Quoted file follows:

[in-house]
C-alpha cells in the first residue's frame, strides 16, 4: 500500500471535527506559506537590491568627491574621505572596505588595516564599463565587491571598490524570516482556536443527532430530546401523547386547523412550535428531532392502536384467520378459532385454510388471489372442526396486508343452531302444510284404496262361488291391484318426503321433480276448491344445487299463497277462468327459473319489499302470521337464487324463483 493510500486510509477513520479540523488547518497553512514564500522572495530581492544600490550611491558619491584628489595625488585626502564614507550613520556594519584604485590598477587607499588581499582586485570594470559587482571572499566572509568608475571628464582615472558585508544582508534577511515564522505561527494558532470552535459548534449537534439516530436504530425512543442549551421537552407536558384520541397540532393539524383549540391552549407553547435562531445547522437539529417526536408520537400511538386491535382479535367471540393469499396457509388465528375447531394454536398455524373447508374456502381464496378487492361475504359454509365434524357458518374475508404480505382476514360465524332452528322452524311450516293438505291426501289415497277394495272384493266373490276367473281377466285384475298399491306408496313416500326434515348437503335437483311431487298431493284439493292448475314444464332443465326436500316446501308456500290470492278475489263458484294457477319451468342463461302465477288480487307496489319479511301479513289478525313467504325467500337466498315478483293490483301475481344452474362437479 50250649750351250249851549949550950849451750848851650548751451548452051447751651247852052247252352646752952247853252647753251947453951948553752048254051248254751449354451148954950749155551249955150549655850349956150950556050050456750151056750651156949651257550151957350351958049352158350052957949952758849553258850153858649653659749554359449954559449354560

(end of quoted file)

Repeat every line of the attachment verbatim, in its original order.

[in-house]
C-alpha cells in the first residue's frame, strides 16, 4: 500500500471535527506559506537590491568627491574621505572596505588595516564599463565587491571598490524570516482556536443527532430530546401523547386547523412550535428531532392502536384467520378459532385454510388471489372442526396486508343452531302444510284404496262361488291391484318426503321433480276448491344445487299463497277462468327459473319489499302470521337464487324463483 493510500486510509477513520479540523488547518497553512514564500522572495530581492544600490550611491558619491584628489595625488585626502564614507550613520556594519584604485590598477587607499588581499582586485570594470559587482571572499566572509568608475571628464582615472558585508544582508534577511515564522505561527494558532470552535459548534449537534439516530436504530425512543442549551421537552407536558384520541397540532393539524383549540391552549407553547435562531445547522437539529417526536408520537400511538386491535382479535367471540393469499396457509388465528375447531394454536398455524373447508374456502381464496378487492361475504359454509365434524357458518374475508404480505382476514360465524332452528322452524311450516293438505291426501289415497277394495272384493266373490276367473281377466285384475298399491306408496313416500326434515348437503335437483311431487298431493284439493292448475314444464332443465326436500316446501308456500290470492278475489263458484294457477319451468342463461302465477288480487307496489319479511301479513289478525313467504325467500337466498315478483293490483301475481344452474362437479 50250649750351250249851549949550950849451750848851650548751451548452051447751651247852052247252352646752952247853252647753251947453951948553752048254051248254751449354451148954950749155551249955150549655850349956150950556050050456750151056750651156949651257550151957350351958049352158350052957949952758849553258850153858649653659749554359449954559449354560